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19th-Century Norwegian Landscapes At Wadsworth Atheneum

The United States declared its independence from England in 1776. Norway declared its independence from Denmark in 1814. In the 1820s, artistic institutions in these up-and-coming countries were beginning to develop and artists were trying to figure out what "national landscape" meant.

In the United States, the Hudson River School came into being to answer that question. In Norway, a smaller school, led by Johan Christian Dahl, answered the question.

Wadsworth Atheneum Museum of Art in Hartford is known as the world epicenter of Hudson River School collection and scholarship but has never before now shown an exhibit of work by the contemporaneous Norway School of Landscape Art. "Sublime North: Romantic Painters Discover Norway" is on view until mid-January.

Oliver Tostmann, the Atheneum's curator of European art, says art came to Norway in a roundabout and nomadic way.

"There was no such thing as a formalized school or art academy in Norway. [Artists] went to other European academies to train," Tostmann says. "Also there were not a lot of art patrons in Norway. It was a backwater, very agricultural. There was not broad support for artists."

Dahl, Peder Balke and Thomas Fearnley, the artists seen in the show, were educated in Copenhagen and Stockholm. The three also worked together in Dresden, Germany. Dahl — considered the father of Norwegian landscape painting — was mentor to both Fearnley and Balke.

The average European thought of Norway as a forbidding, cold place, and the artists themselves tended to avoid the country in the wintertime.

"They traveled to Norway when it was warm in the summers and did studies," Tostmann says. "But they lived most of their time on the continent."

At the time, landscapes were considered the lowest form of painting, not on a par with more well-respected history painting. But this changed dramatically with the rise of romanticism, which glorified nature and imparted intense emotionalism to its subject matter.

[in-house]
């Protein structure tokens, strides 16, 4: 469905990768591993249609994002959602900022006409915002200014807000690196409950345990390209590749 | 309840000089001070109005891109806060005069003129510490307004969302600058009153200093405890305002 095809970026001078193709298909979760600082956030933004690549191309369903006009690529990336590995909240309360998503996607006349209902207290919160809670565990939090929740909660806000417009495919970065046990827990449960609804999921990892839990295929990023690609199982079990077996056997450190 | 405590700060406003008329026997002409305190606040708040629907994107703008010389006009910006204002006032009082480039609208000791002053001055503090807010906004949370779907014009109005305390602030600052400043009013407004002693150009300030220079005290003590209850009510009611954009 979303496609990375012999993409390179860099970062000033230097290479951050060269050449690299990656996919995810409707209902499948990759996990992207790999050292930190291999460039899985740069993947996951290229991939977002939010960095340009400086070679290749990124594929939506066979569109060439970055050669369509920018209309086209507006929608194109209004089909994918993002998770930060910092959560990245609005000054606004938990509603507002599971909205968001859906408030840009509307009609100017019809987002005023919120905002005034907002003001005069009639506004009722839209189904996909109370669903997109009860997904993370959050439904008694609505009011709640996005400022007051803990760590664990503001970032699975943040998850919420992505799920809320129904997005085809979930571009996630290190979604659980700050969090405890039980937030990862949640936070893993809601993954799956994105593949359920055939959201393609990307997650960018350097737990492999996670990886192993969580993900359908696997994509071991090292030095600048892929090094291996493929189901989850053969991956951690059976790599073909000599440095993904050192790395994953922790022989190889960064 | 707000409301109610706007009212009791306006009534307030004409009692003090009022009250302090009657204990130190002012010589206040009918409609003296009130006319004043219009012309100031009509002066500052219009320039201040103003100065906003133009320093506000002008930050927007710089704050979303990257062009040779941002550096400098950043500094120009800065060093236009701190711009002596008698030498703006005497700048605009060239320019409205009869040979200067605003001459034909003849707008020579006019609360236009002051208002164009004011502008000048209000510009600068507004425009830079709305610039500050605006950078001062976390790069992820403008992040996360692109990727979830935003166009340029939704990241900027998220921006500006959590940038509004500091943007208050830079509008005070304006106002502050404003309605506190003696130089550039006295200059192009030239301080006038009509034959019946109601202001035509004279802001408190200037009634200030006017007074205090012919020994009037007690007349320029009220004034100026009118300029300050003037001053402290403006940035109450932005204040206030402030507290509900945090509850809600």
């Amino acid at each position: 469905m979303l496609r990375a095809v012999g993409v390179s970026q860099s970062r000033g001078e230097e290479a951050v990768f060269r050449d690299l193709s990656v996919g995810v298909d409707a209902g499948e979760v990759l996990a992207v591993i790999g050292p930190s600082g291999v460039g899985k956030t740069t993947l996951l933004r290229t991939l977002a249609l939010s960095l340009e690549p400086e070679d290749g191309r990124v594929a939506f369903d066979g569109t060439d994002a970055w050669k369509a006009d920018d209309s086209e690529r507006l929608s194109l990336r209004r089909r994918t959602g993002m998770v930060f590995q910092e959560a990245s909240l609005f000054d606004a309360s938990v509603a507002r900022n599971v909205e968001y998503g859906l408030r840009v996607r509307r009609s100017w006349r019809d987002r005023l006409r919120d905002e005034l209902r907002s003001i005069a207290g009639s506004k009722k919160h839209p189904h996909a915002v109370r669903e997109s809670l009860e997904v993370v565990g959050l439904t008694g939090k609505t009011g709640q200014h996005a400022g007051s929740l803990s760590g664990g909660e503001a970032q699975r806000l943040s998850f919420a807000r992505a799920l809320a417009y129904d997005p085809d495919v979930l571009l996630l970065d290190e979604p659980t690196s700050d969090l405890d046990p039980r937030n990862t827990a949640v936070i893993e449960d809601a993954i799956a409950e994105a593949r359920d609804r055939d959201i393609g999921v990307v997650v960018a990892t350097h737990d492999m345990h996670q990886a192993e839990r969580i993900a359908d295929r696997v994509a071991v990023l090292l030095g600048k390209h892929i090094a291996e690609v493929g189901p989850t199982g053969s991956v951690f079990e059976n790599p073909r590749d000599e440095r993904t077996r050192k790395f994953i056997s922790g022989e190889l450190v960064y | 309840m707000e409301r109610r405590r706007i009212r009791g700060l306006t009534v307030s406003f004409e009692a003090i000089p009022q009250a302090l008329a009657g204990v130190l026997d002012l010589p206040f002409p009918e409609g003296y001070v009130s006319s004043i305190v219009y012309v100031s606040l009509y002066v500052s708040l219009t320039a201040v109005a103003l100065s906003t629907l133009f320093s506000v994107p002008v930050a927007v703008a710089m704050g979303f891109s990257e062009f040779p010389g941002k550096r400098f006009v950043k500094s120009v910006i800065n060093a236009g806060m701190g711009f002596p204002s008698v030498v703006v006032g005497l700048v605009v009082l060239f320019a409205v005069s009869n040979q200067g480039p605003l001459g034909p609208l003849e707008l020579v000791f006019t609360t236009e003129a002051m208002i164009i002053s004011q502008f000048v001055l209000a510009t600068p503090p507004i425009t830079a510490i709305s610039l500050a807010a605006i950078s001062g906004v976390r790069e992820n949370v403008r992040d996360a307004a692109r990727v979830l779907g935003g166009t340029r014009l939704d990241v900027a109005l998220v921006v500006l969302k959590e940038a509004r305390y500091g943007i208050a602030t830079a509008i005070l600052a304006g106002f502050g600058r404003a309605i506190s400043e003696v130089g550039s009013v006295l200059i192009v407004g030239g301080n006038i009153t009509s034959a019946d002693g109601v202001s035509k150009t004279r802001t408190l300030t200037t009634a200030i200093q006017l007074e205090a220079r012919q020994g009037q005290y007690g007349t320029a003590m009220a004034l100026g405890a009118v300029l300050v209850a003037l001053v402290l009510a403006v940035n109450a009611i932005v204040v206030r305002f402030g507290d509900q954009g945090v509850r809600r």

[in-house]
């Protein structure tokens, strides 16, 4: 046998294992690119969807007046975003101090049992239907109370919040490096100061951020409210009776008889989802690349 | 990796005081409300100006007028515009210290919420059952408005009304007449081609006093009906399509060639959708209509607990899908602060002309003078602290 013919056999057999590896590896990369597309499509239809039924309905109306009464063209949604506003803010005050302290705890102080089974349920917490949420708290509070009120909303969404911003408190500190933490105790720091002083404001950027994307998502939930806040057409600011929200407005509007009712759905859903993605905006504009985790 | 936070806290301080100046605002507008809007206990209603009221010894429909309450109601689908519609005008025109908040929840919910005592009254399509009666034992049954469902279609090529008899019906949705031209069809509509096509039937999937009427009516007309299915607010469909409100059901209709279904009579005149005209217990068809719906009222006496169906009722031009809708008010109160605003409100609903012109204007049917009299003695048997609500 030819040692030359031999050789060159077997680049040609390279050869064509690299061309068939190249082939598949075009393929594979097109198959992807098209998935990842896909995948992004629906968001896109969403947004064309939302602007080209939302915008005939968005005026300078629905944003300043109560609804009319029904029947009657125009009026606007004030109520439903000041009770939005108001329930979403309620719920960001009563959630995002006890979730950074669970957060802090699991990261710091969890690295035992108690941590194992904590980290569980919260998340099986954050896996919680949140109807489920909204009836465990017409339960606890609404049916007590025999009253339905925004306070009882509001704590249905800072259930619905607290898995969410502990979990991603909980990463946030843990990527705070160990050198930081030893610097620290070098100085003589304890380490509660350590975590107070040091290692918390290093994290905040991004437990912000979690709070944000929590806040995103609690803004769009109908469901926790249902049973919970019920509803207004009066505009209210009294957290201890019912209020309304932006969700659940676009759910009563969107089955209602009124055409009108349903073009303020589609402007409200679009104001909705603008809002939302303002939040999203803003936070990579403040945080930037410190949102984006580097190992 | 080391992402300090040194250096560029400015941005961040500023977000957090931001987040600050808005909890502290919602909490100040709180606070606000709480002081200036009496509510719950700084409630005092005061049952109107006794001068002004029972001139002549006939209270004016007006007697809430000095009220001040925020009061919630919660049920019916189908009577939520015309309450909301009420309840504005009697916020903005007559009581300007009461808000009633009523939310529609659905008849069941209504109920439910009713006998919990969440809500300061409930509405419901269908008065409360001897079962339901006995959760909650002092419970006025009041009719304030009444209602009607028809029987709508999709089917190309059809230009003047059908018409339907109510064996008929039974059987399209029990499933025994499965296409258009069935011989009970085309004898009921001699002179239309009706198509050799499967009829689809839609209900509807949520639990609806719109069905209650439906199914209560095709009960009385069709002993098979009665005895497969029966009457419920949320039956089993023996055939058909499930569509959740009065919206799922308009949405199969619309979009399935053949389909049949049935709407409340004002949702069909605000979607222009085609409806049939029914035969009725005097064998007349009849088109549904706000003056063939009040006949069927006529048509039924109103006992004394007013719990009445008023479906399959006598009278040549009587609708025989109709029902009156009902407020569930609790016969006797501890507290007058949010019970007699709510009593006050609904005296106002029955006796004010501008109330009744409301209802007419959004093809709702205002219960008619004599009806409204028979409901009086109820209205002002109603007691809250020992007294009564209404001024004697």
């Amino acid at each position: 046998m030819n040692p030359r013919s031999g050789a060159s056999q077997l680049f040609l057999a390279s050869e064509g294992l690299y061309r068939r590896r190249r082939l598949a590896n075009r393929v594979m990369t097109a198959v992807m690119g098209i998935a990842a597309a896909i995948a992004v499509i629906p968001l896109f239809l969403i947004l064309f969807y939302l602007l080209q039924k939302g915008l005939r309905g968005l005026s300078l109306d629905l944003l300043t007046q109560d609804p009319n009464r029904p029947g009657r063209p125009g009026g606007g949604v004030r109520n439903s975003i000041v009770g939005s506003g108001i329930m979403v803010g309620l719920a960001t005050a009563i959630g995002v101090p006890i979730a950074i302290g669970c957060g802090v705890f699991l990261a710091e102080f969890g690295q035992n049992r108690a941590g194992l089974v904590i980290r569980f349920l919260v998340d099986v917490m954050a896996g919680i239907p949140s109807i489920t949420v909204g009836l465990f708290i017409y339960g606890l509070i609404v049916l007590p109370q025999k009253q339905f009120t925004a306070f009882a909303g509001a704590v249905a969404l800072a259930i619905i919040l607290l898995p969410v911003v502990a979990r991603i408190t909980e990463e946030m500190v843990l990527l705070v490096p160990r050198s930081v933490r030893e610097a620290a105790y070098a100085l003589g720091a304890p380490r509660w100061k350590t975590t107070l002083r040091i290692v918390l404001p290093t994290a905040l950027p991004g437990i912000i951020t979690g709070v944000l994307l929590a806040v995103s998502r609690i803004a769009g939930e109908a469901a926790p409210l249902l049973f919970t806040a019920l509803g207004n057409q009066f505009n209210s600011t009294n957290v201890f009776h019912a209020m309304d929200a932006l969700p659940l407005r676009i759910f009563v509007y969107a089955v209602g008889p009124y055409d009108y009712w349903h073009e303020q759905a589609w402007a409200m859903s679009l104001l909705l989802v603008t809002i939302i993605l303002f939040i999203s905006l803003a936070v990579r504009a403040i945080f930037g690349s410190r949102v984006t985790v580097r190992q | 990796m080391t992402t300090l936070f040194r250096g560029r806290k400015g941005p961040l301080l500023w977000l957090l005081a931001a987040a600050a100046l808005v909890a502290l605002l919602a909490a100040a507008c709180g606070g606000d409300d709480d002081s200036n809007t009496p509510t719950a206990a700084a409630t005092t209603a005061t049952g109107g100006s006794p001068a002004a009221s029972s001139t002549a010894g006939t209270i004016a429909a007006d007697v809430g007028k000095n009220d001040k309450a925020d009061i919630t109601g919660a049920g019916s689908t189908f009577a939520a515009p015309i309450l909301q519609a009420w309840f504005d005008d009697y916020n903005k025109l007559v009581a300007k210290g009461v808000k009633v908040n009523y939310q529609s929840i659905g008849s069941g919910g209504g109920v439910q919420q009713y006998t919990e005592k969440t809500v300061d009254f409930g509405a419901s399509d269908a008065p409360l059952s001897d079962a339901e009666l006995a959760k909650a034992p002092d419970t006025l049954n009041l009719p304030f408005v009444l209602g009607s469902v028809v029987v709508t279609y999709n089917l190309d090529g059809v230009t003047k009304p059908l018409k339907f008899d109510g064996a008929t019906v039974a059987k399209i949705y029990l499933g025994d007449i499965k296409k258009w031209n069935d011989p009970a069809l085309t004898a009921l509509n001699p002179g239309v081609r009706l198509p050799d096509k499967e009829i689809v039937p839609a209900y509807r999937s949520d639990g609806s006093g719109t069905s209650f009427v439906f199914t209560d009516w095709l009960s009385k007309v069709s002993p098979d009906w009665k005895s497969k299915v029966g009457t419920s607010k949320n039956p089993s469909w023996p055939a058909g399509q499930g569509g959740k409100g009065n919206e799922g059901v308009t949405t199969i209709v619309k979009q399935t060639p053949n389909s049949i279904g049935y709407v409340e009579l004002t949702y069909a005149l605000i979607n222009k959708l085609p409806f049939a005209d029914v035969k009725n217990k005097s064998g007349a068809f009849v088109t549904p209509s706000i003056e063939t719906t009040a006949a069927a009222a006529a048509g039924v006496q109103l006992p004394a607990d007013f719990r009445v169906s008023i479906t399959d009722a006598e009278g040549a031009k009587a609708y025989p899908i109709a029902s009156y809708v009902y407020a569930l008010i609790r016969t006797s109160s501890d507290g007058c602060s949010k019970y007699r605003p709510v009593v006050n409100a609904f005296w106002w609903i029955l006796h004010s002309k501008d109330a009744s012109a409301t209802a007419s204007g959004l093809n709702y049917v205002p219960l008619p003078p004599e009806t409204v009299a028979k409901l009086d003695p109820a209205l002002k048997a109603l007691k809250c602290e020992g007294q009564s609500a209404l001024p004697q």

The majestic paintings of Dahl, Balke and Fearnley — serene peasants in tidy, isolated cottages; grazing goats; dark and ominous clouds; roiling rivers; deep, neverending canyons; craggy mountains; sailors battling stormy seas; all in a dark, muted palette — established a vision of Norway in both that country and the rest of Europe.

"There was a real fashion for Norway in the 19th century. Norway was known in Europe as the home of the Vikings. But nobody really knew Norway," Tostmann says. "It was hard to get to. It had harsh weather. Europeans ... were eager for more information."

Dahl's 1848 "View of the Feigumfoss in Lysterfjord" shows a small, lone goatherd resting on a boulder in a massive valley, a thin ribbon of a waterfall cascading from an awesome height. Another Dahl, "Fjord Landscape with Menhir," depicts an ancient standing stone towering over a cottage, tying together the country's then-present with its Viking past.

Dahl's "View at Skjolden in Lyster" also harkens to the country's distant past, as a boat resembling a Viking longboat rests between a hut and a river. Dahl's "Mountain Farm" is the most romantic of the lot. A single cottage sits on a rocky ledge separating it from the rest of the landscape, as goats wander around their two caretakers and the sun sets on the horizon.

Fearnley — descended from British emigrants to Norway — went for both realism and symbolism in "Riders in a Landscape (View over Romsdal with Romsdalhorn in Background)." The distinctly shaped mountain is accurately depicted, while the imposing panorama below it features an eagle perched on a twisting branch and a couple in a tiny carriage.

Balke painted "Finnmark Landscape" about 30 years after seeing it himself, in the northeasternmost reaches of the country, where in summer the sun never sets. Balke was the most experimental of the three artists, working with monochromatic or limited palettes and emphasizing the power of nature over geographical realism.

The landscape feature most closely associated with Norway — the hundreds of fjords that flow through the 18,000-mile coastline — is seen infrequently in the exhibit. This could reflect the difficulty of traveling the fjords during the 19th century, Tostmann says, and by extension the difficulty artists had in sketching them.

The exhibit is rounded out with paintings created by the men in the countries where they studied and traveled: Italy, Germany, Sweden, Austria, Switzerland, even a dramatic eruption of Vesuvius, where the lava explosion spews upward like an arrow.

SUBLIME NORTH: ROMANTIC PAINTERS DISCOVER NORWAY: PAINTINGS FROM THE COLLECTION OF ASBJØRN LUNDE is at Wadsworth Atheneum Museum of Art, 600 Main St. in Hartford, until Jan. 15. thewadsworth.org.

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